Timothy Wiggin



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Timothy Wiggin writes that the Bishops of London and Exeter have been soiled by Puseyism and have been giving funds to Puseyites that Wiggin thinks should go to the poor. He then writes that the British have lost confidence in the American government due to the results of the 1844 election, in which James K. Polk won the presidency.




Timothy Wiggin, Philander Chase, London, Exeter, Bishops, Puseyism, America, economics, poverty, election, 1844 election, James K. Polk, American government


London Jan’y 1845

My Dear friend

I have delayed writing to you for a very long time in the hope of being able to place some money at your disposal buy Mortimer’s partner disappointed me by not keeping his repeated promises to pay me the amount realized for your reminiscences. I at last obtained his promissory note payable in 4 months for about £34 due aboutFebruary next, and if paid I will place the amount with some 5 or 6 pound from other sources with Mess’rs Ralstons to be paid to your order in Philadelphia. The amount will be about £40 in all. Two Miss Jacksons have sent me a check for thirty shillings. Here the all absorbing topic is Puseyism. The Bishops of London & Exeter have been the most prominent actors & the result is unfavorable to their judgement & reputation as Divines. They have caused much stride and irritation in their dioceses and Shyness if not ill will in their neighborhoods & in families. The tide has turned against them & I doubt not they would gladly get back to the starting point but this they cannot do. They have raised a flame which they cannot extinguish. The high & low Church are arrayed against each other in irreconcilable hostility, and the high Church party are the Schismatics. They recommend peace & good will while they are blowing the flame. I think the novelties will be withdrawn as the best thing that can be done under existing circumstances, but this will not restore harmony. Perhaps a revision of the Rubric & articles of the Church may take place and produce greater uniformity in Church service. It is much to be regretted as its tendency is regrading to the Church while it strengthens dissenters. I fear such will be the effect in America. We are now living in a small village called Barnes about 6 miles from Harley Street which we like better than town. My health & Mrs Wiggin’s has improved since we came here and dear Adeline’s is much the same. She is now own only child at home. Mrs Beaumont & Charlotte are in the South of France for the benefit of the health of the former, who has been quite and invalid for the last two years. Holme & Frederick are very well and employed in papermaking from [Straw] in Gloucestershire. William is now Rector of Oddington in the same County & son in law of the [Deacon]. He is a very promising young man & in high favor with his Bishop. Ellen is well married and lives at the University in Glasgow of which her husband is Professor of law. Eliza Emily & Augustus are in America which you probably know. My misfortunes in America so diminished my business as to render it necessary for my Sons to engage in other lines and I trust they will do well. Perhaps the loss of most of my property may not ultimately be disadvantageous to them as their reliance is now chiefly upon their own exertions and property derived from industry is more valuable than when inherited.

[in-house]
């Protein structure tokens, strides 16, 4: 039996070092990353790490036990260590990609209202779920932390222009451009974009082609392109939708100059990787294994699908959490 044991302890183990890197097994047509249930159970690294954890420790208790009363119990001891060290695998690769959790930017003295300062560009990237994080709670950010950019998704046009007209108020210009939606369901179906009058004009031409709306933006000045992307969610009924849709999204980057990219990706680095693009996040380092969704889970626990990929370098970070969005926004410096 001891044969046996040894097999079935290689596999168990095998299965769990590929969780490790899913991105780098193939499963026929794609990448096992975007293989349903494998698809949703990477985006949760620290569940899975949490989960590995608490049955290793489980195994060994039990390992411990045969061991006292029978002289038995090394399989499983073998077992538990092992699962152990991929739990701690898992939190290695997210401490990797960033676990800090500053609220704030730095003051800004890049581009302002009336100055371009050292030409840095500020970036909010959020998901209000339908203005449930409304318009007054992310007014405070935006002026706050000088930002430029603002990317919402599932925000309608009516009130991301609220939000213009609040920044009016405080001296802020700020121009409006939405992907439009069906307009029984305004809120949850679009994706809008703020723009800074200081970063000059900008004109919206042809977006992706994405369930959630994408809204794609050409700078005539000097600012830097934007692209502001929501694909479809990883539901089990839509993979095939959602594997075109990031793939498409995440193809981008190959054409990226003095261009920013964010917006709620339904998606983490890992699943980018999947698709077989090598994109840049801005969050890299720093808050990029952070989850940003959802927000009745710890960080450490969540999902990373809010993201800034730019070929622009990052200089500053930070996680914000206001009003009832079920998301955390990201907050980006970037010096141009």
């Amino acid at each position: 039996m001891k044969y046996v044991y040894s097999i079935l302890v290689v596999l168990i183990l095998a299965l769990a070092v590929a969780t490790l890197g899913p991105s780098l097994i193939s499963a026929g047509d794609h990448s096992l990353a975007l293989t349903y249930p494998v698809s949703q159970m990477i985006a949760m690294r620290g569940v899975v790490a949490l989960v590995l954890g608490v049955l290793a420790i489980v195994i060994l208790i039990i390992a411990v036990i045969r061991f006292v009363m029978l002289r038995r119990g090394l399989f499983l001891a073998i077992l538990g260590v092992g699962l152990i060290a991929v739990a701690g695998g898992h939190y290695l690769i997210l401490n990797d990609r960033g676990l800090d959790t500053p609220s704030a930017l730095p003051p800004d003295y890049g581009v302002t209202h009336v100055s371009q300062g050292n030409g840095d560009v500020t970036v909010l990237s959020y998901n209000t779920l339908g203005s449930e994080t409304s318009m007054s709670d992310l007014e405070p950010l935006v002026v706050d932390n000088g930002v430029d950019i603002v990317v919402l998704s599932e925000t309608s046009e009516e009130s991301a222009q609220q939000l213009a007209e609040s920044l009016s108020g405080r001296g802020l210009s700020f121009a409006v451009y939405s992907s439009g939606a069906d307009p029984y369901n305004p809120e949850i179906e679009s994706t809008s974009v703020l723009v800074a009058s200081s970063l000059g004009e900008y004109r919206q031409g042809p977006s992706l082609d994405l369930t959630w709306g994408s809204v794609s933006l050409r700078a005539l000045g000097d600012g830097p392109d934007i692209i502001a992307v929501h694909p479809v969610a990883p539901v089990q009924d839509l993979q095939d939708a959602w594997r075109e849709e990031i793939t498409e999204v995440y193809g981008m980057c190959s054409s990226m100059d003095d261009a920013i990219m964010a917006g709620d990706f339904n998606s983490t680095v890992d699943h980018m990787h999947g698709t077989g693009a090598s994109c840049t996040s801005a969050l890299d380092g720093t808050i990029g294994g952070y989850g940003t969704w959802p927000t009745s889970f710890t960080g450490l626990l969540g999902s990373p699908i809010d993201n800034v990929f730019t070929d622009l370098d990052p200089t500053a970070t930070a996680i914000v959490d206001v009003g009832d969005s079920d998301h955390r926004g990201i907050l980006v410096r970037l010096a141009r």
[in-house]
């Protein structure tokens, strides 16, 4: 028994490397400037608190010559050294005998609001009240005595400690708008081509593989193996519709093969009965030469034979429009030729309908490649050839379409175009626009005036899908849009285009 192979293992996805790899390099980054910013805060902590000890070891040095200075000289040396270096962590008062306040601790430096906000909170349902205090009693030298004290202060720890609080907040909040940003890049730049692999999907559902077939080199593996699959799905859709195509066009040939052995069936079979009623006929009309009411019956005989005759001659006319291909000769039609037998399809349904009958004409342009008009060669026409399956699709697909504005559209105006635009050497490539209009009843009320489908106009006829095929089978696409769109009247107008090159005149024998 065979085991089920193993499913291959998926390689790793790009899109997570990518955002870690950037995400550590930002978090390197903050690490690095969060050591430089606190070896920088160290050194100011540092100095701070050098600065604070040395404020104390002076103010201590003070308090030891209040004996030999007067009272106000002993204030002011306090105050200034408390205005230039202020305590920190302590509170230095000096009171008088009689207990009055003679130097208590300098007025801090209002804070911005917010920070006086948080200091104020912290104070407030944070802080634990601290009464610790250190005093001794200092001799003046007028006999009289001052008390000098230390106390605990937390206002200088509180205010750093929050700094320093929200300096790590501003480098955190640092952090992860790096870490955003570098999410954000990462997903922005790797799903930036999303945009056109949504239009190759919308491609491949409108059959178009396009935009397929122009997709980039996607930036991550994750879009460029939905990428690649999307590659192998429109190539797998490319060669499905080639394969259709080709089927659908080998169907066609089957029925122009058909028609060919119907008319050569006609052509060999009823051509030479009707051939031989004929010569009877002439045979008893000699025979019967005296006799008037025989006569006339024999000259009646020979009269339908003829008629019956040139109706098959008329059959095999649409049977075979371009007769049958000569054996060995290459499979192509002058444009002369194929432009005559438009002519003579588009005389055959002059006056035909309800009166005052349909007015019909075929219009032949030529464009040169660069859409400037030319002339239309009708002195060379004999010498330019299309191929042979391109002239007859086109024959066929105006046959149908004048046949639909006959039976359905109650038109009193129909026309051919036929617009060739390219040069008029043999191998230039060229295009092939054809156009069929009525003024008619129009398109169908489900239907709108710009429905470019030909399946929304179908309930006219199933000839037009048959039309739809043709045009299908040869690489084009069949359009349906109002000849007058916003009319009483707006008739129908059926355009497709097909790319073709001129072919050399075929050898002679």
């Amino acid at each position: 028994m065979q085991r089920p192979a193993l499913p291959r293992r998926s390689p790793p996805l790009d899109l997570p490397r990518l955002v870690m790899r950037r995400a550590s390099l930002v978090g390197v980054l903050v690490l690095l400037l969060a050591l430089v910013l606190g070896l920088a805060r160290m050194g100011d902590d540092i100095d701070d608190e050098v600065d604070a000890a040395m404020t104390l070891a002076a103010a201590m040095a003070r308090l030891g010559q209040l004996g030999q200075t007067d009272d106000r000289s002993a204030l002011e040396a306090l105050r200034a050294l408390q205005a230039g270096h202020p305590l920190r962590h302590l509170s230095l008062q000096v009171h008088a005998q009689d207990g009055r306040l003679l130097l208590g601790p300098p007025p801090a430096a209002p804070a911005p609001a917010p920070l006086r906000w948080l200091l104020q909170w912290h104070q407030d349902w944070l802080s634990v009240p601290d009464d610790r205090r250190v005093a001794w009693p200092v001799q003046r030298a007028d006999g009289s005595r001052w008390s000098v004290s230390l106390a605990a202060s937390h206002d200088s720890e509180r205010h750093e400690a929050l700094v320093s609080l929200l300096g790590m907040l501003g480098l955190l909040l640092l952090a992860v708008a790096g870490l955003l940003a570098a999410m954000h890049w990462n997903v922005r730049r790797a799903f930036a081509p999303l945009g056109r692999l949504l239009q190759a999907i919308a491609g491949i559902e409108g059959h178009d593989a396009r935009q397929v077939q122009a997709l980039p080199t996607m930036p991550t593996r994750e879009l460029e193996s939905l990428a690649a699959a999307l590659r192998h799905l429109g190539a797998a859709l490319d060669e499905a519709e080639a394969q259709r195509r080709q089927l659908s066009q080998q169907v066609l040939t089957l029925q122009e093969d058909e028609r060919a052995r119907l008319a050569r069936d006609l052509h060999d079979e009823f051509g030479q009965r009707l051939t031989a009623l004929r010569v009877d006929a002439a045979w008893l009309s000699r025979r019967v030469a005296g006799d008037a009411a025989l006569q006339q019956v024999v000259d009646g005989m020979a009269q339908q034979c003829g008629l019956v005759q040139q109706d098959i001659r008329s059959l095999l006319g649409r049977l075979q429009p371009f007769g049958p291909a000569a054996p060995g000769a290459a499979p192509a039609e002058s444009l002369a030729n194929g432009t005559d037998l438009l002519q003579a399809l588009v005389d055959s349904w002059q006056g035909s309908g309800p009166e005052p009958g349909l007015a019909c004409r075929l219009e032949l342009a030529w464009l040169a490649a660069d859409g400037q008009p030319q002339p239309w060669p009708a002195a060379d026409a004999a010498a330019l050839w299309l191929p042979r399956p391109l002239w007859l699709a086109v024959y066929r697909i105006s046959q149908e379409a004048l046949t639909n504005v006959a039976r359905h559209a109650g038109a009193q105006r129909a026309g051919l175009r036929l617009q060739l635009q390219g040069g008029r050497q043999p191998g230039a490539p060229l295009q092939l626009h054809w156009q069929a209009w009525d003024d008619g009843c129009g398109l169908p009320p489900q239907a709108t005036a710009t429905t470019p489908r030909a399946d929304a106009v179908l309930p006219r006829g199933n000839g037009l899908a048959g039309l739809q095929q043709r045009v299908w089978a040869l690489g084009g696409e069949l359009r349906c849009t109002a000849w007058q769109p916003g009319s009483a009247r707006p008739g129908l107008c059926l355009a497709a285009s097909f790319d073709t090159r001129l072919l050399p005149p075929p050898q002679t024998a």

The Bishop of London has been a zealous promoter of Church building and I [believe] he has consecrated over 40 in and about London. The livings were placed at his disposal and the has given them to Puseyites which has much displeased the contributors & disappointed them also for people will not attend them. Funds for building more, although wanted, cannot be raised if the presentations are to belong to him. The Bishops of Exeter has not been more judicious but the other Bishops are spectators rather than actors. I hope you will be supported in your undertakings by the good people in America on whom I fear you must rely as little or nothing more can be expected here. You have many warm friends here but their means are now directed to other objects namely to the promot[ion] of religion in the Colonies, and the provisions for [the] poor at home. I am sorry to say pauperism is on the increase here and that it appears that it increases with the increased means provided for the poor. Our statistical reports show that benovent[sic] institutions (Hospitals & C excepted) induce more necessities than they relieve. Emigration is not much encouraged except to the Colonies where the better sort go, although the overseers of the poor in London are not unwilling to empty their poorhouses by shipping their most wretched immoral poor for Newyork[sic]. It is to be regretted that good honest hardworking farmers do not go to the new American states where their condition would soon be greatly improved, but America is in disgrace here which prevents such emigration. Repudiation by a few has tainted the whole American character and the late Presidential election has much diminished confiden[ce] here in the general government

Letter to Philander Chase



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